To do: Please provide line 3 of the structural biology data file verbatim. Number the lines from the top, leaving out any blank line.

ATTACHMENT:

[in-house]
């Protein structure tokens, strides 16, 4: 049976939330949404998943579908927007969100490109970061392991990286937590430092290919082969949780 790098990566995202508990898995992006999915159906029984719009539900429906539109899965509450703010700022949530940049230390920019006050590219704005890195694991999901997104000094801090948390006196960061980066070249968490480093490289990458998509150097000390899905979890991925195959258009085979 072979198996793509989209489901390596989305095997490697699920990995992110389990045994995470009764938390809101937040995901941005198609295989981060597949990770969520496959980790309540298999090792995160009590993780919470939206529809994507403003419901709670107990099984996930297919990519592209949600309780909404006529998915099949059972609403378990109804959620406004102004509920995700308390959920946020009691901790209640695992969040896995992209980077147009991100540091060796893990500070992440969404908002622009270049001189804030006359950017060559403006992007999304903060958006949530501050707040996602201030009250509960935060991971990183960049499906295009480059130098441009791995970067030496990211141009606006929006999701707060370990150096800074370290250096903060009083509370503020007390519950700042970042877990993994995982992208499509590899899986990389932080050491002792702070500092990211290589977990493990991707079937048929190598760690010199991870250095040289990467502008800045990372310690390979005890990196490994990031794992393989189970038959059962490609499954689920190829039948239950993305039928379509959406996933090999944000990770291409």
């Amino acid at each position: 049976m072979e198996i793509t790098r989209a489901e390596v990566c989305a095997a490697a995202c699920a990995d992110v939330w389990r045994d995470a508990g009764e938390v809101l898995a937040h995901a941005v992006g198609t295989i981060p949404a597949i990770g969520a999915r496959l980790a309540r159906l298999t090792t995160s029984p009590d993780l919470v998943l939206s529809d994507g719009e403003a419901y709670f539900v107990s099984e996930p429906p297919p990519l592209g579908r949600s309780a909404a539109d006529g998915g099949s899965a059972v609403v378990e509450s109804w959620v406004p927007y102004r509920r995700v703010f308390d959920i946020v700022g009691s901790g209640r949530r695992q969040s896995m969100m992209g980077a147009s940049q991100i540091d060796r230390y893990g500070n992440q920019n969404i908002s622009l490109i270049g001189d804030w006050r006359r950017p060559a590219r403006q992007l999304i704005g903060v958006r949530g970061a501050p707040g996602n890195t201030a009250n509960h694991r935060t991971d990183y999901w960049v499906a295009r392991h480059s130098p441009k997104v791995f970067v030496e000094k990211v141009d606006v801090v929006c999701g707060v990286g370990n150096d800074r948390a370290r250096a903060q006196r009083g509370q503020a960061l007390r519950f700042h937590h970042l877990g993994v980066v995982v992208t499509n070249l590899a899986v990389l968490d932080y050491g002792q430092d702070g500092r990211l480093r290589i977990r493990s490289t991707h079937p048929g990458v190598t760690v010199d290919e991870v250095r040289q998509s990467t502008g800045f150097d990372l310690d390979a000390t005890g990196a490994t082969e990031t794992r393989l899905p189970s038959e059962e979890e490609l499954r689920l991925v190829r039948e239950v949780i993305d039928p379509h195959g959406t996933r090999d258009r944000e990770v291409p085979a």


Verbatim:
């Amino acid at each position: 049976m072979e198996i793509t790098r989209a489901e390596v990566c989305a095997a490697a995202c699920a990995d992110v939330w389990r045994d995470a508990g009764e938390v809101l898995a937040h995901a941005v992006g198609t295989i981060p949404a597949i990770g969520a999915r496959l980790a309540r159906l298999t090792t995160s029984p009590d993780l919470v998943l939206s529809d994507g719009e403003a419901y709670f539900v107990s099984e996930p429906p297919p990519l592209g579908r949600s309780a909404a539109d006529g998915g099949s899965a059972v609403v378990e509450s109804w959620v406004p927007y102004r509920r995700v703010f308390d959920i946020v700022g009691s901790g209640r949530r695992q969040s896995m969100m992209g980077a147009s940049q991100i540091d060796r230390y893990g500070n992440q920019n969404i908002s622009l490109i270049g001189d804030w006050r006359r950017p060559a590219r403006q992007l999304i704005g903060v958006r949530g970061a501050p707040g996602n890195t201030a009250n509960h694991r935060t991971d990183y999901w960049v499906a295009r392991h480059s130098p441009k997104v791995f970067v030496e000094k990211v141009d606006v801090v929006c999701g707060v990286g370990n150096d800074r948390a370290r250096a903060q006196r009083g509370q503020a960061l007390r519950f700042h937590h970042l877990g993994v980066v995982v992208t499509n070249l590899a899986v990389l968490d932080y050491g002792q430092d702070g500092r990211l480093r290589i977990r493990s490289t991707h079937p048929g990458v190598t760690v010199d290919e991870v250095r040289q998509s990467t502008g800045f150097d990372l310690d390979a000390t005890g990196a490994t082969e990031t794992r393989l899905p189970s038959e059962e979890e490609l499954r689920l991925v190829r039948e239950v949780i993305d039928p379509h195959g959406t996933r090999d258009r944000e990770v291409p085979a």